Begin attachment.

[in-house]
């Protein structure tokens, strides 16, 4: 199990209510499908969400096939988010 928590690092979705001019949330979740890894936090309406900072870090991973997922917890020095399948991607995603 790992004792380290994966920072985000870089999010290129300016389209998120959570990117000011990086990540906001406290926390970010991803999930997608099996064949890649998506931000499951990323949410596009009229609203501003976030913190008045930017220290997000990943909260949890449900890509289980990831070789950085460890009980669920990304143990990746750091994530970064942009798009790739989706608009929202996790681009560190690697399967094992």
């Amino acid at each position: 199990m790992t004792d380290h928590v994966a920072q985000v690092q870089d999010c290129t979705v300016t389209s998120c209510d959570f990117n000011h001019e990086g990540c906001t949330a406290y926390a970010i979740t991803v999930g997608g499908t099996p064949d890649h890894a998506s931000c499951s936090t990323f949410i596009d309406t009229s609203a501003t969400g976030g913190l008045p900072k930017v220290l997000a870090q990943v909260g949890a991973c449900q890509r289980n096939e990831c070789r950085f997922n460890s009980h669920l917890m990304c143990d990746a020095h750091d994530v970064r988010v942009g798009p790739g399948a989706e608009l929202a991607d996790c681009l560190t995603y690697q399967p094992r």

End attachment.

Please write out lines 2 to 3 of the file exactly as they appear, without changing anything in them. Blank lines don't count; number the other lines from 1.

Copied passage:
């Protein structure tokens, strides 16, 4: 199990209510499908969400096939988010 928590690092979705001019949330979740890894936090309406900072870090991973997922917890020095399948991607995603 790992004792380290994966920072985000870089999010290129300016389209998120959570990117000011990086990540906001406290926390970010991803999930997608099996064949890649998506931000499951990323949410596009009229609203501003976030913190008045930017220290997000990943909260949890449900890509289980990831070789950085460890009980669920990304143990990746750091994530970064942009798009790739989706608009929202996790681009560190690697399967094992």
């Amino acid at each position: 199990m790992t004792d380290h928590v994966a920072q985000v690092q870089d999010c290129t979705v300016t389209s998120c209510d959570f990117n000011h001019e990086g990540c906001t949330a406290y926390a970010i979740t991803v999930g997608g499908t099996p064949d890649h890894a998506s931000c499951s936090t990323f949410i596009d309406t009229s609203a501003t969400g976030g913190l008045p900072k930017v220290l997000a870090q990943v909260g949890a991973c449900q890509r289980n096939e990831c070789r950085f997922n460890s009980h669920l917890m990304c143990d990746a020095h750091d994530v970064r988010v942009g798009p790739g399948a989706e608009l929202a991607d996790c681009l560190t995603y690697q399967p094992r």